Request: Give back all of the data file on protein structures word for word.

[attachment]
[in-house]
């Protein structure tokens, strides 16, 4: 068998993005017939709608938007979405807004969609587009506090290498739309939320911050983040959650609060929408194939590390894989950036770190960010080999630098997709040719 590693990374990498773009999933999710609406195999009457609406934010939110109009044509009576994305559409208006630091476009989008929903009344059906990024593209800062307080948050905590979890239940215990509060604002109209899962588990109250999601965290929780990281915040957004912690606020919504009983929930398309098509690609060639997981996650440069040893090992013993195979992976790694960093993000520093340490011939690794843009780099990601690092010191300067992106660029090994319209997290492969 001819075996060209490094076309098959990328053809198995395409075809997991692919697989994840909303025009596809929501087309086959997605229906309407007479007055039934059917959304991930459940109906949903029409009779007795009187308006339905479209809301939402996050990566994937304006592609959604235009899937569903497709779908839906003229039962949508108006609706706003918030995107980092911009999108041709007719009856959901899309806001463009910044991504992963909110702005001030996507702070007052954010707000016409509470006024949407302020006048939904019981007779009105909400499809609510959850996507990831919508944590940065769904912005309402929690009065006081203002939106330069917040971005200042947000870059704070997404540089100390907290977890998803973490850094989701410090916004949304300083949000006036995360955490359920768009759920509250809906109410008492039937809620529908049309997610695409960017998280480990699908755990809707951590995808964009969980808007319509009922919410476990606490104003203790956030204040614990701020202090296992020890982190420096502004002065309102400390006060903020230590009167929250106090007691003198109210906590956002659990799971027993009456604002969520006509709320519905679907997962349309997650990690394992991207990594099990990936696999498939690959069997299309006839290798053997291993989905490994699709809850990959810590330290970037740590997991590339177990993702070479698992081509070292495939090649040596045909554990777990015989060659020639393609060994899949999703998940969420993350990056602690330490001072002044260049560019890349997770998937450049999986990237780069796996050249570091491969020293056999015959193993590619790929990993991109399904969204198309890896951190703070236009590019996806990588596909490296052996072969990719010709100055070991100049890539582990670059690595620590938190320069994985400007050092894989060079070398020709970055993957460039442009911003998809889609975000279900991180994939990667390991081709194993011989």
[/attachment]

[in-house]
């Protein structure tokens, strides 16, 4: 068998993005017939709608938007979405807004969609587009506090290498739309939320911050983040959650609060929408194939590390894989950036770190960010080999630098997709040719 590693990374990498773009999933999710609406195999009457609406934010939110109009044509009576994305559409208006630091476009989008929903009344059906990024593209800062307080948050905590979890239940215990509060604002109209899962588990109250999601965290929780990281915040957004912690606020919504009983929930398309098509690609060639997981996650440069040893090992013993195979992976790694960093993000520093340490011939690794843009780099990601690092010191300067992106660029090994319209997290492969 001819075996060209490094076309098959990328053809198995395409075809997991692919697989994840909303025009596809929501087309086959997605229906309407007479007055039934059917959304991930459940109906949903029409009779007795009187308006339905479209809301939402996050990566994937304006592609959604235009899937569903497709779908839906003229039962949508108006609706706003918030995107980092911009999108041709007719009856959901899309806001463009910044991504992963909110702005001030996507702070007052954010707000016409509470006024949407302020006048939904019981007779009105909400499809609510959850996507990831919508944590940065769904912005309402929690009065006081203002939106330069917040971005200042947000870059704070997404540089100390907290977890998803973490850094989701410090916004949304300083949000006036995360955490359920768009759920509250809906109410008492039937809620529908049309997610695409960017998280480990699908755990809707951590995808964009969980808007319509009922919410476990606490104003203790956030204040614990701020202090296992020890982190420096502004002065309102400390006060903020230590009167929250106090007691003198109210906590956002659990799971027993009456604002969520006509709320519905679907997962349309997650990690394992991207990594099990990936696999498939690959069997299309006839290798053997291993989905490994699709809850990959810590330290970037740590997991590339177990993702070479698992081509070292495939090649040596045909554990777990015989060659020639393609060994899949999703998940969420993350990056602690330490001072002044260049560019890349997770998937450049999986990237780069796996050249570091491969020293056999015959193993590619790929990993991109399904969204198309890896951190703070236009590019996806990588596909490296052996072969990719010709100055070991100049890539582990670059690595620590938190320069994985400007050092894989060079070398020709970055993957460039442009911003998809889609975000279900991180994939990667390991081709194993011989």